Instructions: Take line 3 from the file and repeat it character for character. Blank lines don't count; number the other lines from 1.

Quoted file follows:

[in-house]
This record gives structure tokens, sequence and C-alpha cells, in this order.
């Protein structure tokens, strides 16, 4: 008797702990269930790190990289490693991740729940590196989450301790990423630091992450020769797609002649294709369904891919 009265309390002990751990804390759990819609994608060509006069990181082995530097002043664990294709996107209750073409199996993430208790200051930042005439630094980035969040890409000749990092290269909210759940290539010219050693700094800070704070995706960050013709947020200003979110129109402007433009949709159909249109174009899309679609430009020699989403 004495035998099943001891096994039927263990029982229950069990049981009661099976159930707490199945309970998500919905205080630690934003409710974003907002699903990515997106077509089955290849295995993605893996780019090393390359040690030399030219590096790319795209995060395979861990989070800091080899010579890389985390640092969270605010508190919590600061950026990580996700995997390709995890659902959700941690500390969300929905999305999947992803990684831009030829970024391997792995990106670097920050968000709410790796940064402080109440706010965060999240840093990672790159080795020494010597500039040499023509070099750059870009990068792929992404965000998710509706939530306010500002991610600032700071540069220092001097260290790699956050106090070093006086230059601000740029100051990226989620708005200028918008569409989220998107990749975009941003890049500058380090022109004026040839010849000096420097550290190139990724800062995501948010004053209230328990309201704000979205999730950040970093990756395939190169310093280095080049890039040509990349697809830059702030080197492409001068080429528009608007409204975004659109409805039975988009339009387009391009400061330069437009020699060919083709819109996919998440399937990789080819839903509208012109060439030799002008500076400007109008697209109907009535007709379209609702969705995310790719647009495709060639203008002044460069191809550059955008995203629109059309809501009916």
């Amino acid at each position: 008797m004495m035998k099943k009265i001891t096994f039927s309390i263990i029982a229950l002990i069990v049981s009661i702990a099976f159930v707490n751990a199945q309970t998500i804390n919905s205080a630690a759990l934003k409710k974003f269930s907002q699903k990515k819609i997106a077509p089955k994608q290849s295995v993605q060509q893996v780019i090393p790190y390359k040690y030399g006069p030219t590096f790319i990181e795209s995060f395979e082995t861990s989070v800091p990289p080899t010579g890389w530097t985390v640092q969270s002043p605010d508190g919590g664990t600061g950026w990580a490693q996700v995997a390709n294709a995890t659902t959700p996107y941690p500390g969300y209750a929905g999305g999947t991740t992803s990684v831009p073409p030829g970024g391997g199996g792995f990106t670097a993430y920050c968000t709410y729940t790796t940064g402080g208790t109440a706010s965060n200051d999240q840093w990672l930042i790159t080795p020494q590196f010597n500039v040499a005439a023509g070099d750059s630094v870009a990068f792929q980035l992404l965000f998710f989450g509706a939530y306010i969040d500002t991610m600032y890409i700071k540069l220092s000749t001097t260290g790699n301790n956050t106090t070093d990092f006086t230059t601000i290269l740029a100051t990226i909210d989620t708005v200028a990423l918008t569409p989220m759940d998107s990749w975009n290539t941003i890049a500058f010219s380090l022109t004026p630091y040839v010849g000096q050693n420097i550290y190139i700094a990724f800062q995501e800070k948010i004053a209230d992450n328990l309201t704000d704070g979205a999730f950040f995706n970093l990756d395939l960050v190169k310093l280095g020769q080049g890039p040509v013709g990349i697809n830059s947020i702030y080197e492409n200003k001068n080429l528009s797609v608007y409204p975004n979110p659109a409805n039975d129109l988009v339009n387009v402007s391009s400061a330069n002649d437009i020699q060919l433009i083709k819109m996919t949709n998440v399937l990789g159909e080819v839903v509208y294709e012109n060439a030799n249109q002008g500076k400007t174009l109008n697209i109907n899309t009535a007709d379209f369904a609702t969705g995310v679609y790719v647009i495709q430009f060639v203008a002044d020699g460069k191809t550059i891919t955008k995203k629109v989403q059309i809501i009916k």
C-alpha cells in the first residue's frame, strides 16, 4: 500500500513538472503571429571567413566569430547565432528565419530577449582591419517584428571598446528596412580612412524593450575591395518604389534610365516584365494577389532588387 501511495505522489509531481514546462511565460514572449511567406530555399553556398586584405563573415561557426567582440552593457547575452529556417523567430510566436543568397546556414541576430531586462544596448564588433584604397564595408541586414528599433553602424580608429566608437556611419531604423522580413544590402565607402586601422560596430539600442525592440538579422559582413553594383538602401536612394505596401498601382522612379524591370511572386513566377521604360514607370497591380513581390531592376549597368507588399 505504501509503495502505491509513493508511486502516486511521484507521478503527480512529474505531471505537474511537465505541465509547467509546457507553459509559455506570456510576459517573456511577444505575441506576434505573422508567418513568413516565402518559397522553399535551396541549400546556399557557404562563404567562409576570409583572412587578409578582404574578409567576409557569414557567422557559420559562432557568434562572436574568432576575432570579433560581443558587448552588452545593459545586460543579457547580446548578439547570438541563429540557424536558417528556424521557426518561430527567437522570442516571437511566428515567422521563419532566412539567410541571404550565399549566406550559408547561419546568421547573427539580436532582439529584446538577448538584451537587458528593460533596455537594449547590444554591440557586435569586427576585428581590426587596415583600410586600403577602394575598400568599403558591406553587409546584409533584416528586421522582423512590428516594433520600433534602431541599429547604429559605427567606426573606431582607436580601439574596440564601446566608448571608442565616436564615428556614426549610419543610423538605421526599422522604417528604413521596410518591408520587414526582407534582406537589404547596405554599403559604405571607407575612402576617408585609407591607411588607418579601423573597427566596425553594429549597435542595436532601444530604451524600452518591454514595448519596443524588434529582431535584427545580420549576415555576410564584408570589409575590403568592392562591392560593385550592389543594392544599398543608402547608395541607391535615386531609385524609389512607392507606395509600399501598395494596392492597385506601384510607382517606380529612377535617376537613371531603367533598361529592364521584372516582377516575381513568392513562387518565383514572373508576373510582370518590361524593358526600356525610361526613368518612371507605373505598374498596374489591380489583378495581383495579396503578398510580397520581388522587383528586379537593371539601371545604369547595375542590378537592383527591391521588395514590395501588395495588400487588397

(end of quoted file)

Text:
């Protein structure tokens, strides 16, 4: 008797702990269930790190990289490693991740729940590196989450301790990423630091992450020769797609002649294709369904891919 009265309390002990751990804390759990819609994608060509006069990181082995530097002043664990294709996107209750073409199996993430208790200051930042005439630094980035969040890409000749990092290269909210759940290539010219050693700094800070704070995706960050013709947020200003979110129109402007433009949709159909249109174009899309679609430009020699989403 004495035998099943001891096994039927263990029982229950069990049981009661099976159930707490199945309970998500919905205080630690934003409710974003907002699903990515997106077509089955290849295995993605893996780019090393390359040690030399030219590096790319795209995060395979861990989070800091080899010579890389985390640092969270605010508190919590600061950026990580996700995997390709995890659902959700941690500390969300929905999305999947992803990684831009030829970024391997792995990106670097920050968000709410790796940064402080109440706010965060999240840093990672790159080795020494010597500039040499023509070099750059870009990068792929992404965000998710509706939530306010500002991610600032700071540069220092001097260290790699956050106090070093006086230059601000740029100051990226989620708005200028918008569409989220998107990749975009941003890049500058380090022109004026040839010849000096420097550290190139990724800062995501948010004053209230328990309201704000979205999730950040970093990756395939190169310093280095080049890039040509990349697809830059702030080197492409001068080429528009608007409204975004659109409805039975988009339009387009391009400061330069437009020699060919083709819109996919998440399937990789080819839903509208012109060439030799002008500076400007109008697209109907009535007709379209609702969705995310790719647009495709060639203008002044460069191809550059955008995203629109059309809501009916």